A former teacher’s discrimination lawsuit against the Chilean government will be heard by the Inter-American Commission for Human Rights (IACHR), a potentially historic development which could alter the country’s law and finally grant justice in this near-decade long case.
Sandra Pavez, who is also a former nun, taught religion in Chile’s public schools for more than 20 years until 2007. That year, Bishop Juan Ignacio Gonzalez Errazuriz of San Bernardo forced her out of her job because Pavez is a partnered lesbian woman. She explained to WRadio:
“He told me that he had heard I was a lesbian and demanded that I leave my partner and seek the care of a psychiatrist of the Catholic Church. I refused and have never been able to enter a classroom since. . .
“I thought the Chilean Catholic Church was more humane and accepted people as they were. I was greatly disappointed.”
Under a 1984 law passed under Augusto Pinochet’s dictatorship, Catholic leaders control decision making about religion teachers in the public school system. Rolando Jimenez of the Movement for Homosexual Integration and Liberation (MOVILH) called this dynamic “unacceptable” and a “conspiracy
A July finding by the IACHR said that in Pavez’s case evidence existed that the Chilean government had violated the Inter-American Convention on Human Rights, specifically in regard to the right to privacy and due process. Previous appeals for justice in this case had failed, including a domestic lawsuit which ended unsuccessfully at the country’s Supreme Court. LGBT advocates are hopeful, however, that this latest legal development from IACHR will lead to justice and to the law’s repeal.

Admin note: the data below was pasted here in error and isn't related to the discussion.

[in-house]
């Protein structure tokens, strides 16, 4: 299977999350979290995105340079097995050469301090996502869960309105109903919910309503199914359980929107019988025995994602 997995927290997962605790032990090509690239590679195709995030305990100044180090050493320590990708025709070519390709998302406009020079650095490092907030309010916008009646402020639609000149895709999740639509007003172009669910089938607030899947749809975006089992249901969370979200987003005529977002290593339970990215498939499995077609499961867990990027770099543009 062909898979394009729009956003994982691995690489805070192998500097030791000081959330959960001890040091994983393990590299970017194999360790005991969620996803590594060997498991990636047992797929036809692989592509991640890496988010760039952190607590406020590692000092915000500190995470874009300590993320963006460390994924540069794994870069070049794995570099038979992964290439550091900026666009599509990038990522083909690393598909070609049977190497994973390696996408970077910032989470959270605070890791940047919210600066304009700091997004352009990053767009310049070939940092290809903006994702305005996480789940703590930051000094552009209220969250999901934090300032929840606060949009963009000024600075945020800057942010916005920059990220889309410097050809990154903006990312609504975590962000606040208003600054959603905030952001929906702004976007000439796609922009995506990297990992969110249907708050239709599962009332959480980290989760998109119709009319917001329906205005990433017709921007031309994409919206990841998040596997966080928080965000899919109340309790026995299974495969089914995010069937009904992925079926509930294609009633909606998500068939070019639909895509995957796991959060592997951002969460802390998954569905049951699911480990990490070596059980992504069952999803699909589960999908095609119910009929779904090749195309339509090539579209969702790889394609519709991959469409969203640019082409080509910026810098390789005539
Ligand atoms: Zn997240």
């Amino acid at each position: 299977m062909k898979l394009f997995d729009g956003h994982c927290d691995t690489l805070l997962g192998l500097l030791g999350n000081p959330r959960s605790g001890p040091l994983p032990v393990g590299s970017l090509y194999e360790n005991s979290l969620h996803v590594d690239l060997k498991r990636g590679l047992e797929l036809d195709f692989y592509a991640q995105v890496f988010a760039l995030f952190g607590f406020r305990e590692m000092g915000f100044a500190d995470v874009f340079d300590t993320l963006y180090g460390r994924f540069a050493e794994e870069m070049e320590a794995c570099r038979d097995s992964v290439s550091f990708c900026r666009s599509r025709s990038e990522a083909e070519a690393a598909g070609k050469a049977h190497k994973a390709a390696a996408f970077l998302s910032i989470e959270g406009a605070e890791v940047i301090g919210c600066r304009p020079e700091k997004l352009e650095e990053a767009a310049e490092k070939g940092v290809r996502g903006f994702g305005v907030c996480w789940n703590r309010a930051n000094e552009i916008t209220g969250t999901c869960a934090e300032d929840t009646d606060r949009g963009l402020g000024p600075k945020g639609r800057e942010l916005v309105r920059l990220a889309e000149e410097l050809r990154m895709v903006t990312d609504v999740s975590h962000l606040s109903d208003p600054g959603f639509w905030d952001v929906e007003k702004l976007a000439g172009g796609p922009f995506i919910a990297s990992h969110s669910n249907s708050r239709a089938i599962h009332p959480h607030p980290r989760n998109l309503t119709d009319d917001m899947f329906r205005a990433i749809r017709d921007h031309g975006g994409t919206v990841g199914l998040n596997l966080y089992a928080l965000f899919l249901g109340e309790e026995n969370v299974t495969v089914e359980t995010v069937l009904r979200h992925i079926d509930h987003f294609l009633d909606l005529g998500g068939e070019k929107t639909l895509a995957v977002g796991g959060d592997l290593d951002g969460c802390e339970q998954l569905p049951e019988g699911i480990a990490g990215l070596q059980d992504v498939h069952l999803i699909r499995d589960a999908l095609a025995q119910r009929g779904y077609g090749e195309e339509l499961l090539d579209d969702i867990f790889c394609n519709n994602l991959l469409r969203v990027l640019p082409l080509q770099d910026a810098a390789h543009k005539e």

Jimenez said victory would be a “symbolic and political” act for not only Chile, but for all Latin America in breaking up collaboration between nations and the Catholic Church. He said, in part, that a ruling for Pavez would “disarm conspiracy and violations which make accomplices of the Chilean State and the hierarchy of the Catholic Church.” Pavez explained the specific LGBT implications, saying:
“It shouldn’t be that someone can silence a person who wants to speak of God but has a different sexual orientation. I will fight to the end to set a precedent in history.”
There are two possible outcomes at this point because of IACHR’s July determination that equality-related violations had occurred. While the Commission’s findings are non-binding under international law, the Chilean government could agree to a settlement in which it apologizes and awards damages to Pavez, along with repealing the 1984 law. If that doesn’t happen, Pavez’s lawsuit, aided by MOVILH, would proceed to the Inter-American Court for Human Rights, whose rulings are binding on the Chilean government.
Chile is not the only nation where Catholic leaders have control over state employees; a similar firing happened in Spain’s Canary Islands a few years ago. Many nations retain laws and cultures which are deferential to the hierarchy of the Catholic Church. Beyond the LGBT justice issues here, MOVILH’s Rolando Jimenez pointed out that this case also challenges an oppressive system by which Church and State leaders have retained power with unjust consequences.
God can transform injustice into grace and Latin America’s troubled recent history offers many signs of this transformation. Perhaps God will use Sandra Pavez’s case to bring justice not just to LGBT communities, but as a seed which then blossom into liberation for all people.
–Bob Shine, New Ways Ministry